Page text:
THE ANNIVERSARY AT SHALLOW CREEK (2010) Review


Directed by Jon D. Wagner
Written by Eric Fischer & Brianna Lee Johnson
Starring Eric Mark Fischer, Brianna Lee Johnson, Brick Patrick, Corey Reilly
Find out more about the film here and on the Facebook page here!

In this age of post-SCREAM self-referentialism, it’s refreshing to see a serial killer film with a young talented cast that isn’t making fun of the genre or fully acknowledging that they know they’re in a serial killer film. THE ANNIVERSARY AT SHALLOW CREEK is one of those films where the ending might be a bit obvious, but the ride along the way is definitely worth the trip. Part THE STRANGERS / part SAW / part every serial killer film you’ve seen in the eighties, THE ANNIVERSARY AT SHALLOW CREEK has done it’s homework and ends up being a lot of fun to watch.

A group of young people travel to their uncle’s house for a weekend getaway. The group has partying, sex, and fun on their minds but the festivities are soon interrupted by a masked man with a high powered rifle. Making his presence well known early on, the killer plays a game of cat and mouse, picking off the kids one by one. Though usually in this type of film, the kids are clueless their number is dwindling until the killer kills them, here they know full well they are being stalked. By straying a bit from the norm, the knowledge that there is someone out to kill them makes this a more tense film because the group is trapped in the middle of nowhere and being toyed with in a deadly fashion. The use of a rifle as a weapon elevates this film past the usual stalk and slash films of old as well in that it shows that these killers don’t play by the slasher rulebook which usually necessitates the kills be of the bladed or otherwise silent instrument variety.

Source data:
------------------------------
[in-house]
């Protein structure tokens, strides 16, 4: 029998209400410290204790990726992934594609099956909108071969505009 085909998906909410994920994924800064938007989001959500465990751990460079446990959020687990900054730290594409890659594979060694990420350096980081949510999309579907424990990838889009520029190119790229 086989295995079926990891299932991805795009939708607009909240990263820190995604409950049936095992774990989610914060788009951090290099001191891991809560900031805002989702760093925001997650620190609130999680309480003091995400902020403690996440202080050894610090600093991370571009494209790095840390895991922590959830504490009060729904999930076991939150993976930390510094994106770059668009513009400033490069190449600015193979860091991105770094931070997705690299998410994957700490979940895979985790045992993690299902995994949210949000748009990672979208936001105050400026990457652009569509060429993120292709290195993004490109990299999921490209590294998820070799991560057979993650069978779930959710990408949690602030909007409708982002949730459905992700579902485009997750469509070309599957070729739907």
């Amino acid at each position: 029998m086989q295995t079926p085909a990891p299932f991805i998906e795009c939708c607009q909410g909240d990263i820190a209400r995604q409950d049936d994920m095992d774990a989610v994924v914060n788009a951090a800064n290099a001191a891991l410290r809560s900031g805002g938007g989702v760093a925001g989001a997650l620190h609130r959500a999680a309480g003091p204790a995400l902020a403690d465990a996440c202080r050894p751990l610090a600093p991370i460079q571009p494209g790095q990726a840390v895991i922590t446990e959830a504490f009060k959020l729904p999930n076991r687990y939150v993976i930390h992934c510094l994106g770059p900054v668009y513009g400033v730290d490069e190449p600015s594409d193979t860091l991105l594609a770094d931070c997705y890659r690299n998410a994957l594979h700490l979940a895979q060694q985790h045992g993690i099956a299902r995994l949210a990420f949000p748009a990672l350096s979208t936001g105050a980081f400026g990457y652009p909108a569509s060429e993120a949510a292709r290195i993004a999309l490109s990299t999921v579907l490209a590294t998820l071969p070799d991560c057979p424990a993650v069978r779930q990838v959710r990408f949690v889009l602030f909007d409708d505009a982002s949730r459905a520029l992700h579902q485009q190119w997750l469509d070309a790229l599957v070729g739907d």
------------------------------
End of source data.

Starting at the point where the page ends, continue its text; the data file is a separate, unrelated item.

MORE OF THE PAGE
Though some of the performances are a bit sketchy (the neighbor kid, especially), THE ANNIVERSARY AT SHALLOW CREEK is a refreshing take on the age-old story of youngsters setting out for a weekend of fun, only to an unstoppable killing force. This film doesn’t blaze any new trails, but it does follow the guidelines we all know and love in a capable and skilled manner without seeming stale or outdated. Though the revelation at the end is pretty obvious to most who watch the film, it does pay off in a gruesomely effective manner. The makers of THE ANNIVERSARY AT SHALLOW CREEK have seen all of the slasher flicks we’ve seen and made a worthy addition to the genre.

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